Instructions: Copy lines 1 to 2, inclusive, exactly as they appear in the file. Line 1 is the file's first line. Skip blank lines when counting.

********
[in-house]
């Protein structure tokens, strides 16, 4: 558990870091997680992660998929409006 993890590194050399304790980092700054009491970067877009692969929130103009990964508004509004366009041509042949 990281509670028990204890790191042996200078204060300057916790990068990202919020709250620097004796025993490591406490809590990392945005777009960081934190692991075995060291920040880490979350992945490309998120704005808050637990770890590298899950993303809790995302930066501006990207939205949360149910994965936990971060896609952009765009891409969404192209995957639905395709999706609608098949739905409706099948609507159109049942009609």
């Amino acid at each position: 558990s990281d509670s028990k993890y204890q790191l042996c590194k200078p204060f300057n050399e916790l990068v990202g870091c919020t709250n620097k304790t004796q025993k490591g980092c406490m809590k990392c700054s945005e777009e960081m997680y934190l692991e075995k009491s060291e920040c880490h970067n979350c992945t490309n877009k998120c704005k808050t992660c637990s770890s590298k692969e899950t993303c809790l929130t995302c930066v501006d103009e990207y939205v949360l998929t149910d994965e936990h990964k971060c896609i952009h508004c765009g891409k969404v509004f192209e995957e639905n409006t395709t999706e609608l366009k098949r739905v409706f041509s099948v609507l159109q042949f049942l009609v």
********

[in-house]
């Protein structure tokens, strides 16, 4: 558990870091997680992660998929409006 993890590194050399304790980092700054009491970067877009692969929130103009990964508004509004366009041509042949 990281509670028990204890790191042996200078204060300057916790990068990202919020709250620097004796025993490591406490809590990392945005777009960081934190692991075995060291920040880490979350992945490309998120704005808050637990770890590298899950993303809790995302930066501006990207939205949360149910994965936990971060896609952009765009891409969404192209995957639905395709999706609608098949739905409706099948609507159109049942009609």